- Some students may be upset that it took you longer than they expected for you to review their work. We tell students that Mentors have up to 36 hours to review submitted work (but we suggest that you aim for under 24 hours). Students can be impatient and want to claim the next task -- try not to let them stress you out! A big part of the contest for students is learning about distributed development -- working with people that live many time zones apart.
- Be sure to leave a comment explaining what needs fixing before marking a task as =More Work Needed=.
- You should not remove a student from a task without letting them know why you are removing them from a task (this should be done rarely).
Winners and Finalists
- If you encounter a student that did an exceptional job on a certain task then you should take note. At the end of the contest when your org is reviewing the work of the top 20 students you can point to Task X as to why this student should be a Finalist or Runner-up or Grand Prize winner.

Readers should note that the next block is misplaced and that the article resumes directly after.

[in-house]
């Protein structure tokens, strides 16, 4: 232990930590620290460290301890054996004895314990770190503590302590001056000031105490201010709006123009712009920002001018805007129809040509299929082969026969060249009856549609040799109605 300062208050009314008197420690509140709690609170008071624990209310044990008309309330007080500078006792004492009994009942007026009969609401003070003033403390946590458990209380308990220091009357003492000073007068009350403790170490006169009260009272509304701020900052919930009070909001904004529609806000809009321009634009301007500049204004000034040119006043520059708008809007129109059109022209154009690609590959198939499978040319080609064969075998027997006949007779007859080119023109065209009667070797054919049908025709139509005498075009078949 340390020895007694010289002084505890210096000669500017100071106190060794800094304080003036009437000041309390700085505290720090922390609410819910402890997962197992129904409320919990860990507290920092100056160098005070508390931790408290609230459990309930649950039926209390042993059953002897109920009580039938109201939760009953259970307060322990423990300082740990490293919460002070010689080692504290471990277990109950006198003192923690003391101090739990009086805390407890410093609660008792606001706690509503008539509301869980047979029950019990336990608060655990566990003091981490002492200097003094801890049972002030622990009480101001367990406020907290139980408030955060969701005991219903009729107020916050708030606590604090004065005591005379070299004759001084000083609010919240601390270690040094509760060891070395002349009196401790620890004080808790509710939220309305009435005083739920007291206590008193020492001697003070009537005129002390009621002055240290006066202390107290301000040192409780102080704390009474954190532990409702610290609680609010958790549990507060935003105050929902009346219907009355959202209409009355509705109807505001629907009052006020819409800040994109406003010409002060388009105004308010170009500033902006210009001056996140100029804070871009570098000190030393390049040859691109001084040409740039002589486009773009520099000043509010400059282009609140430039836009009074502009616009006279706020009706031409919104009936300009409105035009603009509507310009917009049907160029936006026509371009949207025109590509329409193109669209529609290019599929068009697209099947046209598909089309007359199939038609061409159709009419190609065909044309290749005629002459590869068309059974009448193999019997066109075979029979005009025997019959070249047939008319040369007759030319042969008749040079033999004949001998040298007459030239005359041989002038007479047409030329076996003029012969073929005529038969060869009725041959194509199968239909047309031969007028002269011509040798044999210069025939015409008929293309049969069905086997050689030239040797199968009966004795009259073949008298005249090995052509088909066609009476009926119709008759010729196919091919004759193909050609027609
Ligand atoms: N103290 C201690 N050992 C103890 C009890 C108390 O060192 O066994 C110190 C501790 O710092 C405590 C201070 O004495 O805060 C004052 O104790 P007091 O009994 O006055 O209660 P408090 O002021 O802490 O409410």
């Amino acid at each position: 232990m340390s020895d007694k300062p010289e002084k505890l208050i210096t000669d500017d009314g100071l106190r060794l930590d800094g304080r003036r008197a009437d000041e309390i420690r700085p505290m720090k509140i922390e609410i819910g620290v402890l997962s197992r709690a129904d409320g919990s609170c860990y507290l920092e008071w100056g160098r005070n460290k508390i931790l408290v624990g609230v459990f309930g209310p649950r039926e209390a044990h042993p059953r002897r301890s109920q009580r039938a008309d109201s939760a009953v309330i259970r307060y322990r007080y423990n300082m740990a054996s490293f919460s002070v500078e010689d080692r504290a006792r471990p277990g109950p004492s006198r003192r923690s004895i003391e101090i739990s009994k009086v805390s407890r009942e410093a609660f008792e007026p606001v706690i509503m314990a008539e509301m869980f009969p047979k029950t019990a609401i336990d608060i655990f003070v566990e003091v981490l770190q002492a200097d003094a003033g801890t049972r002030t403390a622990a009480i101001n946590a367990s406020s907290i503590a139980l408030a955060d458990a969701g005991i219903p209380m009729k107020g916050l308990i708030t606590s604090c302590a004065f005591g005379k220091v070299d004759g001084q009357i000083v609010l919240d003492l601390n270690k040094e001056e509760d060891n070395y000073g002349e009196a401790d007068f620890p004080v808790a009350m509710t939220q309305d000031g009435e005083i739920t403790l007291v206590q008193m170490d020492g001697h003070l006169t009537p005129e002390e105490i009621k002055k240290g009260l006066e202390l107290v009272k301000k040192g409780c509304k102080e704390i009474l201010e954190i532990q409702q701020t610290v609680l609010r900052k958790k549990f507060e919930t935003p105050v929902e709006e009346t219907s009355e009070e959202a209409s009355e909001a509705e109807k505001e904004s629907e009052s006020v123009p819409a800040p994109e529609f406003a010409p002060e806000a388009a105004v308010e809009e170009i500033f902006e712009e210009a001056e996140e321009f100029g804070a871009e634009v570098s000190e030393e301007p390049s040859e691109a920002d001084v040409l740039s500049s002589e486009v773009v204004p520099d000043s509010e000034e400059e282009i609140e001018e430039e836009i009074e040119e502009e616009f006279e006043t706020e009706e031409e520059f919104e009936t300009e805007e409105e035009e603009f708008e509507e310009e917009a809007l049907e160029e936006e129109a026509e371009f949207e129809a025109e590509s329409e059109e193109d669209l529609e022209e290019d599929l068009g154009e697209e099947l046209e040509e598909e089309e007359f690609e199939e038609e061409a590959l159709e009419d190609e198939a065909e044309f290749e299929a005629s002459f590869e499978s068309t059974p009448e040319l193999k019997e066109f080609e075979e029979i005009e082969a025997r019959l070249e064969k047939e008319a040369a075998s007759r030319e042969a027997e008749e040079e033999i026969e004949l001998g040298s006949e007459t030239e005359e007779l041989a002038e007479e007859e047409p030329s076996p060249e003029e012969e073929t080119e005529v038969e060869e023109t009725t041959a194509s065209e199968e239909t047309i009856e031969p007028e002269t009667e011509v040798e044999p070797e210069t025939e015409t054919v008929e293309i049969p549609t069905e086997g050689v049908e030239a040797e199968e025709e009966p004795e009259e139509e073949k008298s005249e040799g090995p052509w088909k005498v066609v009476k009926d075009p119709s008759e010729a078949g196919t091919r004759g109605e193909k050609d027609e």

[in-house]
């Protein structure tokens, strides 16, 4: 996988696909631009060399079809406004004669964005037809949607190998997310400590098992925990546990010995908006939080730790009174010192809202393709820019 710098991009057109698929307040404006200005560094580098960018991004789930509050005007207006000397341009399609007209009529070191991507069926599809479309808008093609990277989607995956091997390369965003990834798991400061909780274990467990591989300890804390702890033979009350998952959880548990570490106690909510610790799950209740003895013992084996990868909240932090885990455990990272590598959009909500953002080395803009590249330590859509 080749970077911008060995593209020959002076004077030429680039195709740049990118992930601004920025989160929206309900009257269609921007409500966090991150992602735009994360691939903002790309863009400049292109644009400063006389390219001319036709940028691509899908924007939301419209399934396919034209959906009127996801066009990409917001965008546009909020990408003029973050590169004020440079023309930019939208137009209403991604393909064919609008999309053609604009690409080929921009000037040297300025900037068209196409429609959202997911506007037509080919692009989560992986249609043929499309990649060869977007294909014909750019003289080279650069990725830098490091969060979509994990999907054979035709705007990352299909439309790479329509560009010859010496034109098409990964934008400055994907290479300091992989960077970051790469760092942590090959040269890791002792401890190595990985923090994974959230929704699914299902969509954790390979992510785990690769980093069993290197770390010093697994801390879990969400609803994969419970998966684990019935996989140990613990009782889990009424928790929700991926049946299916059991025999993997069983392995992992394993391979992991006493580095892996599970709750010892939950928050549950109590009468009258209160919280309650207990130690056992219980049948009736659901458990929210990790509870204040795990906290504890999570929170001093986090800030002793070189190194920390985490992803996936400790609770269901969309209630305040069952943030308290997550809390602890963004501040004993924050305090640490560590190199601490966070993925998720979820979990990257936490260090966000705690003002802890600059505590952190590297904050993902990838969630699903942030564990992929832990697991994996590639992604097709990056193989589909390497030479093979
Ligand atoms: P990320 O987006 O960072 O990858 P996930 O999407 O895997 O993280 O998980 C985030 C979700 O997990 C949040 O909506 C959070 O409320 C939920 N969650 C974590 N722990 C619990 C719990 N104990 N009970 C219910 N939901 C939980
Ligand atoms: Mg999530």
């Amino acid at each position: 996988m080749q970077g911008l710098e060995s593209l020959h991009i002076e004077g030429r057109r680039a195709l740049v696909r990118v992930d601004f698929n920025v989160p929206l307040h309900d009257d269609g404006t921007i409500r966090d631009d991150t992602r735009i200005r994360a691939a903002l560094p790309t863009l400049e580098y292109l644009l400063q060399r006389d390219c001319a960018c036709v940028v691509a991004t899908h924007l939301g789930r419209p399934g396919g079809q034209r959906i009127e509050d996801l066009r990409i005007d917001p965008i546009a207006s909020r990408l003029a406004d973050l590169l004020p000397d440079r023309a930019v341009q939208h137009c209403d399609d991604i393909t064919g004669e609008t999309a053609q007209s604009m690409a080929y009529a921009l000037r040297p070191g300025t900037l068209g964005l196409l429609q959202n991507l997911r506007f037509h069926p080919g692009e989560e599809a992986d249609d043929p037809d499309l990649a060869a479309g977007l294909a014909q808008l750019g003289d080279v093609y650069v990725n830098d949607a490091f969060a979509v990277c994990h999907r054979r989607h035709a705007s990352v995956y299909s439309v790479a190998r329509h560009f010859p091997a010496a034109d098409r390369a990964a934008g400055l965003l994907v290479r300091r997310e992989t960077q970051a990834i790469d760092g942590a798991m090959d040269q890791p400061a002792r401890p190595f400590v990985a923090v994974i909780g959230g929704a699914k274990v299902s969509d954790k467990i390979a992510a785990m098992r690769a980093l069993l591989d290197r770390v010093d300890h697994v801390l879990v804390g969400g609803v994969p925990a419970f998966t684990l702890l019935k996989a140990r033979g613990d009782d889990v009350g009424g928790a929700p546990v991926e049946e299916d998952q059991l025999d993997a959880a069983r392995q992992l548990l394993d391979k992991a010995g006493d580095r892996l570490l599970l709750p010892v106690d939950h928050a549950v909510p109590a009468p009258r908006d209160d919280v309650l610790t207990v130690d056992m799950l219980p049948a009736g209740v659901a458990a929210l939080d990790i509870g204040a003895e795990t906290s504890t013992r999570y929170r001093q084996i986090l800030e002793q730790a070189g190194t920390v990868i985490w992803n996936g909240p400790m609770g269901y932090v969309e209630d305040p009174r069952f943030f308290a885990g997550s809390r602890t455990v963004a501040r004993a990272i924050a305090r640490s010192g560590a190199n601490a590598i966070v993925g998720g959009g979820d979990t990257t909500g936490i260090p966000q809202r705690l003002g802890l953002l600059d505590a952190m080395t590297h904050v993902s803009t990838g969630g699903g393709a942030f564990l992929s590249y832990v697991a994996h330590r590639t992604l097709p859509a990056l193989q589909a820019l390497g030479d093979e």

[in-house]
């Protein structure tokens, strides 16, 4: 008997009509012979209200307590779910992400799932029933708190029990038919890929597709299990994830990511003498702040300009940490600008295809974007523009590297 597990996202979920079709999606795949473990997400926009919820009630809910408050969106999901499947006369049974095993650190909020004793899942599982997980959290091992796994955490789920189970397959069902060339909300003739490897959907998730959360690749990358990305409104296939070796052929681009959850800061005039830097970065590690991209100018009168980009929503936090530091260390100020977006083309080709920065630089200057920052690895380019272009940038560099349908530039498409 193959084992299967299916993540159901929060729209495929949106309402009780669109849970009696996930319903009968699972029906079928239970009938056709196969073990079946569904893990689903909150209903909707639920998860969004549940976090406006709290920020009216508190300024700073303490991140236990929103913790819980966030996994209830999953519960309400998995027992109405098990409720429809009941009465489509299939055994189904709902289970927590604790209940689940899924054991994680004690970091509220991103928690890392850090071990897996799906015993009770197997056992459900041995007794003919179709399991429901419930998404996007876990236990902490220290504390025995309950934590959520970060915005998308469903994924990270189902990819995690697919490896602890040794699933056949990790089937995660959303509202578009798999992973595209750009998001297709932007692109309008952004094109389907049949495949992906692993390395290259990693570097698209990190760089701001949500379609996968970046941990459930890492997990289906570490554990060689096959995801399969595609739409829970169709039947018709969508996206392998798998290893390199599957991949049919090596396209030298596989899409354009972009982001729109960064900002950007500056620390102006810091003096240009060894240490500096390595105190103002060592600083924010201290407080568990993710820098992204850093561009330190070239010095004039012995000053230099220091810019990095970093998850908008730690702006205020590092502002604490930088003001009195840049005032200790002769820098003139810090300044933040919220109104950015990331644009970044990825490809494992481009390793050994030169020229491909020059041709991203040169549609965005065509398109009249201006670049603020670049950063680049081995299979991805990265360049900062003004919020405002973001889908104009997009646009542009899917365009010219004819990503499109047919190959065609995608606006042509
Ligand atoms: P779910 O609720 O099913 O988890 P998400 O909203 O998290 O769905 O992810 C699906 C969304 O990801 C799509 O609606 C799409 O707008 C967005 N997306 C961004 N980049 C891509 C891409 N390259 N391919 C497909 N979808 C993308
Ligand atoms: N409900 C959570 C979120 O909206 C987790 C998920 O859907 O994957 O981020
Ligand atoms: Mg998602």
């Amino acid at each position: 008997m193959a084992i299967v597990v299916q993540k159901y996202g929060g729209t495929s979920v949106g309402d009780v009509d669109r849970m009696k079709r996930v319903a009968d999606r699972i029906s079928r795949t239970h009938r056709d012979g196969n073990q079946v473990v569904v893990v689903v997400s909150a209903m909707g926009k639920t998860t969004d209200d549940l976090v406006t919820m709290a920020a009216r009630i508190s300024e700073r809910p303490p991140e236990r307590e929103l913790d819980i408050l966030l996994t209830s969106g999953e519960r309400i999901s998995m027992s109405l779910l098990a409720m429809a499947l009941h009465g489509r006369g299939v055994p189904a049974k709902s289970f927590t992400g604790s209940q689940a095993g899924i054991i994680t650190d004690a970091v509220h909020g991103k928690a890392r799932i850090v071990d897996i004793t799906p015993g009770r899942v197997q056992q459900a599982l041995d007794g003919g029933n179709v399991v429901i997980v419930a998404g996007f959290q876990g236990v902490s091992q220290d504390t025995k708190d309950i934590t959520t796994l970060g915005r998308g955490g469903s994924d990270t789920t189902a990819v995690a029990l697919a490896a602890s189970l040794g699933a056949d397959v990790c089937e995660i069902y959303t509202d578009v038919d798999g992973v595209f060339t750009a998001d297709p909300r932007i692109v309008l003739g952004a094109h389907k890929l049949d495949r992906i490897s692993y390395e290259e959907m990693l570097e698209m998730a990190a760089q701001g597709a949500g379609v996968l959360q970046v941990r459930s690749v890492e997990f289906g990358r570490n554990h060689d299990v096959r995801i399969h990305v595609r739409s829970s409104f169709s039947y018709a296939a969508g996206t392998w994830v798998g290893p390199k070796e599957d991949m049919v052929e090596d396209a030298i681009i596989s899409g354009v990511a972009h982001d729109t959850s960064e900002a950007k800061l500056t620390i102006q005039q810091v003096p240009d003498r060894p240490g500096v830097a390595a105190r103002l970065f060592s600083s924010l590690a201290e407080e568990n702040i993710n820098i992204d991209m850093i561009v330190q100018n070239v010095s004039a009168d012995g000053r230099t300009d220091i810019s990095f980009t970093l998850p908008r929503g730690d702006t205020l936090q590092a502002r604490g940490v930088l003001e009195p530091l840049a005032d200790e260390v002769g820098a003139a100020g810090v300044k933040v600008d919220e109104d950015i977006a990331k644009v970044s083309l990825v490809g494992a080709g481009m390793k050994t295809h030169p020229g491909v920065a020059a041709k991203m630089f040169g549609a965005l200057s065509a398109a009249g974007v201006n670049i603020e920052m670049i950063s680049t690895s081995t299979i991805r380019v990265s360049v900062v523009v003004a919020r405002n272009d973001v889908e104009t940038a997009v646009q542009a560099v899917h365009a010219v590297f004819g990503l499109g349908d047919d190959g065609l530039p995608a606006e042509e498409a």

- We encourage you to track activities throughout the contest. Your org may wish to create a shared document that all Mentors and Org Admins can edit to record extraordinary efforts on tasks - by whatever measurement you decide to use.
- The best participants are not always those who complete the most tasks, or have the best engineering skills -- but are sometimes those who also contribute to the community by interacting with and helping others.
- We have added the concept of Runners-up, so now there are 6 finalists per org: 2 of those will be named as Grand Prize winners, 2 as Runners-up and 2 as Finalists. All Finalists will receive a Jacket. Runners-up and Grand Prize winners will also receive a backpack. Grand Prize winners receive their prizes during their trip to Google in San Francisco!